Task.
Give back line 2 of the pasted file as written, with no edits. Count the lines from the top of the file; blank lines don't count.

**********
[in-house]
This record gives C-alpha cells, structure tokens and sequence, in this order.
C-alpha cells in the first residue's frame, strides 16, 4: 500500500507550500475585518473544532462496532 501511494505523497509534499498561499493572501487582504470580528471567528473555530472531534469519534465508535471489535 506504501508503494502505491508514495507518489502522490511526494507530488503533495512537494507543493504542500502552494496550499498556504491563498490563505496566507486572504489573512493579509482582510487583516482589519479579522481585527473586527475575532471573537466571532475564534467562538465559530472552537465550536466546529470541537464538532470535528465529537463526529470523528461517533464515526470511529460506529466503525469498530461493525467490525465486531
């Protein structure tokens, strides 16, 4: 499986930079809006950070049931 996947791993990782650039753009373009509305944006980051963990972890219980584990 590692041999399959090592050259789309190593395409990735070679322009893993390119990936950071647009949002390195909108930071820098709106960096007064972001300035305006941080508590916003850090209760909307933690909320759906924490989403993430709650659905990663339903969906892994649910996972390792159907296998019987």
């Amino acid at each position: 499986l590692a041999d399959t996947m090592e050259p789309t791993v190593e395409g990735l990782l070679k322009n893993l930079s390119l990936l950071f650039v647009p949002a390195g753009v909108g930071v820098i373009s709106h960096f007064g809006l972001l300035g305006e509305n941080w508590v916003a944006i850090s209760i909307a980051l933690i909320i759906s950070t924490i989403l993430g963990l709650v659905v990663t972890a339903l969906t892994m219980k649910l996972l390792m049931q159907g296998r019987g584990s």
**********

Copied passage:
This record gives C-alpha cells, structure tokens and sequence, in this order.